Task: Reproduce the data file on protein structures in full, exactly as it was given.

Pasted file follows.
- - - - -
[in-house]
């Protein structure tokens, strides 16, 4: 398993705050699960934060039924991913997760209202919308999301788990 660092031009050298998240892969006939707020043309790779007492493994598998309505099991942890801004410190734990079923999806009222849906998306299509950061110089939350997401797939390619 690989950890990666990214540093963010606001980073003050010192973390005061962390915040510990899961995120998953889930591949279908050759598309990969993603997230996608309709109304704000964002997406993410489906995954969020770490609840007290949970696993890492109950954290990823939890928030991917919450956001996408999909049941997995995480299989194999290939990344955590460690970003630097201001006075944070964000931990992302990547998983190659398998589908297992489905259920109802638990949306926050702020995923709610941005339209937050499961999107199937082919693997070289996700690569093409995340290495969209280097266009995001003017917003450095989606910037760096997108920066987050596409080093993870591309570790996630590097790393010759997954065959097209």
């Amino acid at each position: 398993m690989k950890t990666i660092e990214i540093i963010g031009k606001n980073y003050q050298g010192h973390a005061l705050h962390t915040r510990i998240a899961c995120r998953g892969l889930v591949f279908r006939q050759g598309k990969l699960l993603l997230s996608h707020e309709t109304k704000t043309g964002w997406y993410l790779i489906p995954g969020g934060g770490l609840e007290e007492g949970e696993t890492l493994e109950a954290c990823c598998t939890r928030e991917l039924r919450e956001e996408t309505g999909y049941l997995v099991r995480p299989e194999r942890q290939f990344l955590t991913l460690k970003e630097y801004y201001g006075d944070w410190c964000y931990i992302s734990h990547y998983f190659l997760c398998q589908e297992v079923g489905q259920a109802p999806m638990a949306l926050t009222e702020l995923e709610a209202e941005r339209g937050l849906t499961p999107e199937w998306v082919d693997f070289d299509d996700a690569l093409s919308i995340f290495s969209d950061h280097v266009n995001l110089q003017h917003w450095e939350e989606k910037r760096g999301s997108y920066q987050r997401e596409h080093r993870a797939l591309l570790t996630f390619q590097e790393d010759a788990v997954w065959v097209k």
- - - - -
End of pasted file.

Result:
[in-house]
């Protein structure tokens, strides 16, 4: 398993705050699960934060039924991913997760209202919308999301788990 660092031009050298998240892969006939707020043309790779007492493994598998309505099991942890801004410190734990079923999806009222849906998306299509950061110089939350997401797939390619 690989950890990666990214540093963010606001980073003050010192973390005061962390915040510990899961995120998953889930591949279908050759598309990969993603997230996608309709109304704000964002997406993410489906995954969020770490609840007290949970696993890492109950954290990823939890928030991917919450956001996408999909049941997995995480299989194999290939990344955590460690970003630097201001006075944070964000931990992302990547998983190659398998589908297992489905259920109802638990949306926050702020995923709610941005339209937050499961999107199937082919693997070289996700690569093409995340290495969209280097266009995001003017917003450095989606910037760096997108920066987050596409080093993870591309570790996630590097790393010759997954065959097209």
């Amino acid at each position: 398993m690989k950890t990666i660092e990214i540093i963010g031009k606001n980073y003050q050298g010192h973390a005061l705050h962390t915040r510990i998240a899961c995120r998953g892969l889930v591949f279908r006939q050759g598309k990969l699960l993603l997230s996608h707020e309709t109304k704000t043309g964002w997406y993410l790779i489906p995954g969020g934060g770490l609840e007290e007492g949970e696993t890492l493994e109950a954290c990823c598998t939890r928030e991917l039924r919450e956001e996408t309505g999909y049941l997995v099991r995480p299989e194999r942890q290939f990344l955590t991913l460690k970003e630097y801004y201001g006075d944070w410190c964000y931990i992302s734990h990547y998983f190659l997760c398998q589908e297992v079923g489905q259920a109802p999806m638990a949306l926050t009222e702020l995923e709610a209202e941005r339209g937050l849906t499961p999107e199937w998306v082919d693997f070289d299509d996700a690569l093409s919308i995340f290495s969209d950061h280097v266009n995001l110089q003017h917003w450095e939350e989606k910037r760096g999301s997108y920066q987050r997401e596409h080093r993870a797939l591309l570790t996630f390619q590097e790393d010759a788990v997954w065959v097209k």